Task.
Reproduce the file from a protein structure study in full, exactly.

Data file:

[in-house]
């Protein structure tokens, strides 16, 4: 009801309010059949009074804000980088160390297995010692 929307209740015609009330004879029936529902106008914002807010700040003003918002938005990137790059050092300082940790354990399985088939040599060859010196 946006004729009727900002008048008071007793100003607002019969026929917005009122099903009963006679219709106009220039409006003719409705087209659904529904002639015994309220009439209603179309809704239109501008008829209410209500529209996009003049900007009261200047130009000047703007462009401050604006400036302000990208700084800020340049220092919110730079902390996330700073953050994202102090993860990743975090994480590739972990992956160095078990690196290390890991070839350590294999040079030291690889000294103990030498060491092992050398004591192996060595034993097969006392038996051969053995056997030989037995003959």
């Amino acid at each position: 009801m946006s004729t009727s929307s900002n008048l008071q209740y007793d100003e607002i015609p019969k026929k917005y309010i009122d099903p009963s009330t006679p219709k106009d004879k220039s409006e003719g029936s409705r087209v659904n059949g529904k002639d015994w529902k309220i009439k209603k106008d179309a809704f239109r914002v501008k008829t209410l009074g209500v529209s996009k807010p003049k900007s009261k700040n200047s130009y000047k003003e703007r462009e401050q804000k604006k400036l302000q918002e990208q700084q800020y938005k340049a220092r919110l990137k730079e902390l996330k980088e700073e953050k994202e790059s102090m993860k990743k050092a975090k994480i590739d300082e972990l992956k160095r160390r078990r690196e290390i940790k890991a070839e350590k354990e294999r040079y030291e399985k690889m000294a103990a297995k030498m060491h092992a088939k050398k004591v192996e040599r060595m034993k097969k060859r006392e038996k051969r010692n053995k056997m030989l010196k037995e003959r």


[in-house]
């Protein structure tokens, strides 16, 4: 009801309010059949009074804000980088160390297995010692 929307209740015609009330004879029936529902106008914002807010700040003003918002938005990137790059050092300082940790354990399985088939040599060859010196 946006004729009727900002008048008071007793100003607002019969026929917005009122099903009963006679219709106009220039409006003719409705087209659904529904002639015994309220009439209603179309809704239109501008008829209410209500529209996009003049900007009261200047130009000047703007462009401050604006400036302000990208700084800020340049220092919110730079902390996330700073953050994202102090993860990743975090994480590739972990992956160095078990690196290390890991070839350590294999040079030291690889000294103990030498060491092992050398004591192996060595034993097969006392038996051969053995056997030989037995003959």
């Amino acid at each position: 009801m946006s004729t009727s929307s900002n008048l008071q209740y007793d100003e607002i015609p019969k026929k917005y309010i009122d099903p009963s009330t006679p219709k106009d004879k220039s409006e003719g029936s409705r087209v659904n059949g529904k002639d015994w529902k309220i009439k209603k106008d179309a809704f239109r914002v501008k008829t209410l009074g209500v529209s996009k807010p003049k900007s009261k700040n200047s130009y000047k003003e703007r462009e401050q804000k604006k400036l302000q918002e990208q700084q800020y938005k340049a220092r919110l990137k730079e902390l996330k980088e700073e953050k994202e790059s102090m993860k990743k050092a975090k994480i590739d300082e972990l992956k160095r160390r078990r690196e290390i940790k890991a070839e350590k354990e294999r040079y030291e399985k690889m000294a103990a297995k030498m060491h092992a088939k050398k004591v192996e040599r060595m034993k097969k060859r006392e038996k051969r010692n053995k056997m030989l010196k037995e003959r």